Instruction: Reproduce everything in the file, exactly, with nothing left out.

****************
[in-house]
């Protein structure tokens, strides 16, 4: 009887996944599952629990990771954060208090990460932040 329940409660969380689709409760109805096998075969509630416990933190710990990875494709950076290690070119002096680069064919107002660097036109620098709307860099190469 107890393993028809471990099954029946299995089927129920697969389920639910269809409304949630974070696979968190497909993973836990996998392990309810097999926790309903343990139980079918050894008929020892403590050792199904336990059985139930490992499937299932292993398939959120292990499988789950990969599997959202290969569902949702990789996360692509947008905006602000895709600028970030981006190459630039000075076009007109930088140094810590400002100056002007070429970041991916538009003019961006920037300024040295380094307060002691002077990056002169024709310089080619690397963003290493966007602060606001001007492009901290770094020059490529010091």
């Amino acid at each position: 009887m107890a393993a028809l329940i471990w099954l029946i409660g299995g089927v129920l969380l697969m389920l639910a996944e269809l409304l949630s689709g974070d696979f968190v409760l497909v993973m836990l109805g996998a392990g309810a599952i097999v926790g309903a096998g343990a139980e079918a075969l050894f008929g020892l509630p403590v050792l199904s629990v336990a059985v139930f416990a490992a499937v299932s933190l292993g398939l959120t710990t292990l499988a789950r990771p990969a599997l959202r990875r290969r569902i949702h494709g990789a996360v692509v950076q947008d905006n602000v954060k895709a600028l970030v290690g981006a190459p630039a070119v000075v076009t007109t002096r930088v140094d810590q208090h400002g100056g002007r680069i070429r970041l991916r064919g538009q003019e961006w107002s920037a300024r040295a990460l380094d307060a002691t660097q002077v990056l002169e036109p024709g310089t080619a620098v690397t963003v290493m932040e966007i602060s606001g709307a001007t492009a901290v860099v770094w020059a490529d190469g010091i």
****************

[in-house]
């Protein structure tokens, strides 16, 4: 009887996944599952629990990771954060208090990460932040 329940409660969380689709409760109805096998075969509630416990933190710990990875494709950076290690070119002096680069064919107002660097036109620098709307860099190469 107890393993028809471990099954029946299995089927129920697969389920639910269809409304949630974070696979968190497909993973836990996998392990309810097999926790309903343990139980079918050894008929020892403590050792199904336990059985139930490992499937299932292993398939959120292990499988789950990969599997959202290969569902949702990789996360692509947008905006602000895709600028970030981006190459630039000075076009007109930088140094810590400002100056002007070429970041991916538009003019961006920037300024040295380094307060002691002077990056002169024709310089080619690397963003290493966007602060606001001007492009901290770094020059490529010091």
């Amino acid at each position: 009887m107890a393993a028809l329940i471990w099954l029946i409660g299995g089927v129920l969380l697969m389920l639910a996944e269809l409304l949630s689709g974070d696979f968190v409760l497909v993973m836990l109805g996998a392990g309810a599952i097999v926790g309903a096998g343990a139980e079918a075969l050894f008929g020892l509630p403590v050792l199904s629990v336990a059985v139930f416990a490992a499937v299932s933190l292993g398939l959120t710990t292990l499988a789950r990771p990969a599997l959202r990875r290969r569902i949702h494709g990789a996360v692509v950076q947008d905006n602000v954060k895709a600028l970030v290690g981006a190459p630039a070119v000075v076009t007109t002096r930088v140094d810590q208090h400002g100056g002007r680069i070429r970041l991916r064919g538009q003019e961006w107002s920037a300024r040295a990460l380094d307060a002691t660097q002077v990056l002169e036109p024709g310089t080619a620098v690397t963003v290493m932040e966007i602060s606001g709307a001007t492009a901290v860099v770094w020059a490529d190469g010091i």